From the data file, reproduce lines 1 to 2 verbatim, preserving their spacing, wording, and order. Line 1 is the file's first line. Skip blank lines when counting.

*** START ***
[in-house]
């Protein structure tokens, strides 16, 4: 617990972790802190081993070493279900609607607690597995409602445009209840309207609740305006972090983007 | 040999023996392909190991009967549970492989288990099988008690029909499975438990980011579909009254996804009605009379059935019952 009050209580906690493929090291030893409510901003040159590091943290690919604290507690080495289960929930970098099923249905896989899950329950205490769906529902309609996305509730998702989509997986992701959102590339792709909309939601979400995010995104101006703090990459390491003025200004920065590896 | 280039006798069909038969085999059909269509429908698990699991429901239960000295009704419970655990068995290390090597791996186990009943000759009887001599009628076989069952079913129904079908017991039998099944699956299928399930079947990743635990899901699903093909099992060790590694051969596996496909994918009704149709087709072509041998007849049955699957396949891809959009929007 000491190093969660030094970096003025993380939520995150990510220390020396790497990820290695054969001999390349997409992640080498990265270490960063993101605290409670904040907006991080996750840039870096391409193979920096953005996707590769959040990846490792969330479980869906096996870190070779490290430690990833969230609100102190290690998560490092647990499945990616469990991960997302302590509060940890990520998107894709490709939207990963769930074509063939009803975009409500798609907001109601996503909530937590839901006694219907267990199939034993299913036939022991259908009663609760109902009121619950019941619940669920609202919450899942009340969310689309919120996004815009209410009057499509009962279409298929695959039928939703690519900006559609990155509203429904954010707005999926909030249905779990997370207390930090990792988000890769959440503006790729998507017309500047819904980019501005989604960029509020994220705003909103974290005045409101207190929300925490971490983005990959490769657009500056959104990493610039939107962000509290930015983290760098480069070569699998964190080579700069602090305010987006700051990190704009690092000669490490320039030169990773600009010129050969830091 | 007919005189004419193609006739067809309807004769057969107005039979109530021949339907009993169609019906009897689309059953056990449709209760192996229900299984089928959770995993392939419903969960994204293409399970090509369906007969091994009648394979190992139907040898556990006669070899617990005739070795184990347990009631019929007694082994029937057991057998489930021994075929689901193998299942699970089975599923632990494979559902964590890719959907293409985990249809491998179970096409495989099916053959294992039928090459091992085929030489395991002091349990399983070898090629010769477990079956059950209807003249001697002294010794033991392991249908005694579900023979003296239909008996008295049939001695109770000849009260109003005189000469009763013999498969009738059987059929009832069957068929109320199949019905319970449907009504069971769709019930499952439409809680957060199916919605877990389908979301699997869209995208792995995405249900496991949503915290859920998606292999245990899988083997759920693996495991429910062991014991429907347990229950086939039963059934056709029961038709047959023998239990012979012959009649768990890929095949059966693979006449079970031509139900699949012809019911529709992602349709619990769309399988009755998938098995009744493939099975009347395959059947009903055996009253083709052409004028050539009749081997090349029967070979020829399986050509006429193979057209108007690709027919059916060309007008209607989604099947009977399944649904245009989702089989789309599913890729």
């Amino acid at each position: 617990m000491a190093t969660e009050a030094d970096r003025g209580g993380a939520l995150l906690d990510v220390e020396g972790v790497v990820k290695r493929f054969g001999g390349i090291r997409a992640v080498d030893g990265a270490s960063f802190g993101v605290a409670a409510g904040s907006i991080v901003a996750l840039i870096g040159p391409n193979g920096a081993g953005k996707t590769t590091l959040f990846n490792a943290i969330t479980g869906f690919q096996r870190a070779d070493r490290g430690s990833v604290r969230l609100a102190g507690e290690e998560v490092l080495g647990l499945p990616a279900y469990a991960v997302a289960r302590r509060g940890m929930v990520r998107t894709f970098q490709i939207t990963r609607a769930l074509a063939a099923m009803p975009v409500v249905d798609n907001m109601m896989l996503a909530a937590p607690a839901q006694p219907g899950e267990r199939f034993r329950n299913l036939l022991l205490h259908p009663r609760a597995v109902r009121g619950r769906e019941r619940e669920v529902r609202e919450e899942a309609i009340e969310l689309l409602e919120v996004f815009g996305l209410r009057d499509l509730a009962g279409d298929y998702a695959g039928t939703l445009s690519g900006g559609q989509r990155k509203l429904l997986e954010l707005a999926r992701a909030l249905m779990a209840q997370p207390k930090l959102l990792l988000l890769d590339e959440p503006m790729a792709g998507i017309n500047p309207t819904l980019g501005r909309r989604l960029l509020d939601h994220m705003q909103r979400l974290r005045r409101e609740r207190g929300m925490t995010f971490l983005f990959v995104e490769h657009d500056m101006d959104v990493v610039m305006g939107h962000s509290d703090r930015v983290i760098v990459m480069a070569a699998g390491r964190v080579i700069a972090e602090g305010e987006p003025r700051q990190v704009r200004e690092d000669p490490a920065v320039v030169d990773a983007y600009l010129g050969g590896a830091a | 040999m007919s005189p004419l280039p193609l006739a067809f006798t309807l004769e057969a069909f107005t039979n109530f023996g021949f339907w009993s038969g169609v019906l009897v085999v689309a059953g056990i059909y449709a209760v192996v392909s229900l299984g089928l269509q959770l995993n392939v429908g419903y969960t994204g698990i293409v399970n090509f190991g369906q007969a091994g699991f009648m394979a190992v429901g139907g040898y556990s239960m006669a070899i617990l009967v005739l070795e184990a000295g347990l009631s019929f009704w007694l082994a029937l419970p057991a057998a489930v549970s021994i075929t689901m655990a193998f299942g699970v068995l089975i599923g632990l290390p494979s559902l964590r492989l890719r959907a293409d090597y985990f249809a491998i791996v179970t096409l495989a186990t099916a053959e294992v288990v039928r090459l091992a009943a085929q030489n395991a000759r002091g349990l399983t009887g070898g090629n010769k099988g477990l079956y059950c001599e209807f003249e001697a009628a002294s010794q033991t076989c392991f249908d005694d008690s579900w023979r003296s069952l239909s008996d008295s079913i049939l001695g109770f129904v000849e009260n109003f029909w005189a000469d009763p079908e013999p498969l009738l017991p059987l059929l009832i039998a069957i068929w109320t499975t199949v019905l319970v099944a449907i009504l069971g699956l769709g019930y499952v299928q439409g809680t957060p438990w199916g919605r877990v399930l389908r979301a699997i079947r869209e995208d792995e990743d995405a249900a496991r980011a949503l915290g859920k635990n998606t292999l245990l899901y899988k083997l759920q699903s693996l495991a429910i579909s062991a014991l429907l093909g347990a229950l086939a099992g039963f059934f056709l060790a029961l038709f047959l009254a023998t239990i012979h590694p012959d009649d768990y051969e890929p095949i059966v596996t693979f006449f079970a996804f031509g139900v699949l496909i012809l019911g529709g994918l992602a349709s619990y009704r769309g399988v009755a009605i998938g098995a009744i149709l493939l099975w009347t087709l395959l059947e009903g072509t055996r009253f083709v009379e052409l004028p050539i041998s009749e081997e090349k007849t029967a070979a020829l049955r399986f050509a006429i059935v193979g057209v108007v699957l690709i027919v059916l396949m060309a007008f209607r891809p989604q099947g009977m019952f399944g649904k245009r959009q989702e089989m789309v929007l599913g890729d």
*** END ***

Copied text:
[in-house]
């Protein structure tokens, strides 16, 4: 617990972790802190081993070493279900609607607690597995409602445009209840309207609740305006972090983007 | 040999023996392909190991009967549970492989288990099988008690029909499975438990980011579909009254996804009605009379059935019952 009050209580906690493929090291030893409510901003040159590091943290690919604290507690080495289960929930970098099923249905896989899950329950205490769906529902309609996305509730998702989509997986992701959102590339792709909309939601979400995010995104101006703090990459390491003025200004920065590896 | 280039006798069909038969085999059909269509429908698990699991429901239960000295009704419970655990068995290390090597791996186990009943000759009887001599009628076989069952079913129904079908017991039998099944699956299928399930079947990743635990899901699903093909099992060790590694051969596996496909994918009704149709087709072509041998007849049955699957396949891809959009929007 000491190093969660030094970096003025993380939520995150990510220390020396790497990820290695054969001999390349997409992640080498990265270490960063993101605290409670904040907006991080996750840039870096391409193979920096953005996707590769959040990846490792969330479980869906096996870190070779490290430690990833969230609100102190290690998560490092647990499945990616469990991960997302302590509060940890990520998107894709490709939207990963769930074509063939009803975009409500798609907001109601996503909530937590839901006694219907267990199939034993299913036939022991259908009663609760109902009121619950019941619940669920609202919450899942009340969310689309919120996004815009209410009057499509009962279409298929695959039928939703690519900006559609990155509203429904954010707005999926909030249905779990997370207390930090990792988000890769959440503006790729998507017309500047819904980019501005989604960029509020994220705003909103974290005045409101207190929300925490971490983005990959490769657009500056959104990493610039939107962000509290930015983290760098480069070569699998964190080579700069602090305010987006700051990190704009690092000669490490320039030169990773600009010129050969830091 | 007919005189004419193609006739067809309807004769057969107005039979109530021949339907009993169609019906009897689309059953056990449709209760192996229900299984089928959770995993392939419903969960994204293409399970090509369906007969091994009648394979190992139907040898556990006669070899617990005739070795184990347990009631019929007694082994029937057991057998489930021994075929689901193998299942699970089975599923632990494979559902964590890719959907293409985990249809491998179970096409495989099916053959294992039928090459091992085929030489395991002091349990399983070898090629010769477990079956059950209807003249001697002294010794033991392991249908005694579900023979003296239909008996008295049939001695109770000849009260109003005189000469009763013999498969009738059987059929009832069957068929109320199949019905319970449907009504069971769709019930499952439409809680957060199916919605877990389908979301699997869209995208792995995405249900496991949503915290859920998606292999245990899988083997759920693996495991429910062991014991429907347990229950086939039963059934056709029961038709047959023998239990012979012959009649768990890929095949059966693979006449079970031509139900699949012809019911529709992602349709619990769309399988009755998938098995009744493939099975009347395959059947009903055996009253083709052409004028050539009749081997090349029967070979020829399986050509006429193979057209108007690709027919059916060309007008209607989604099947009977399944649904245009989702089989789309599913890729």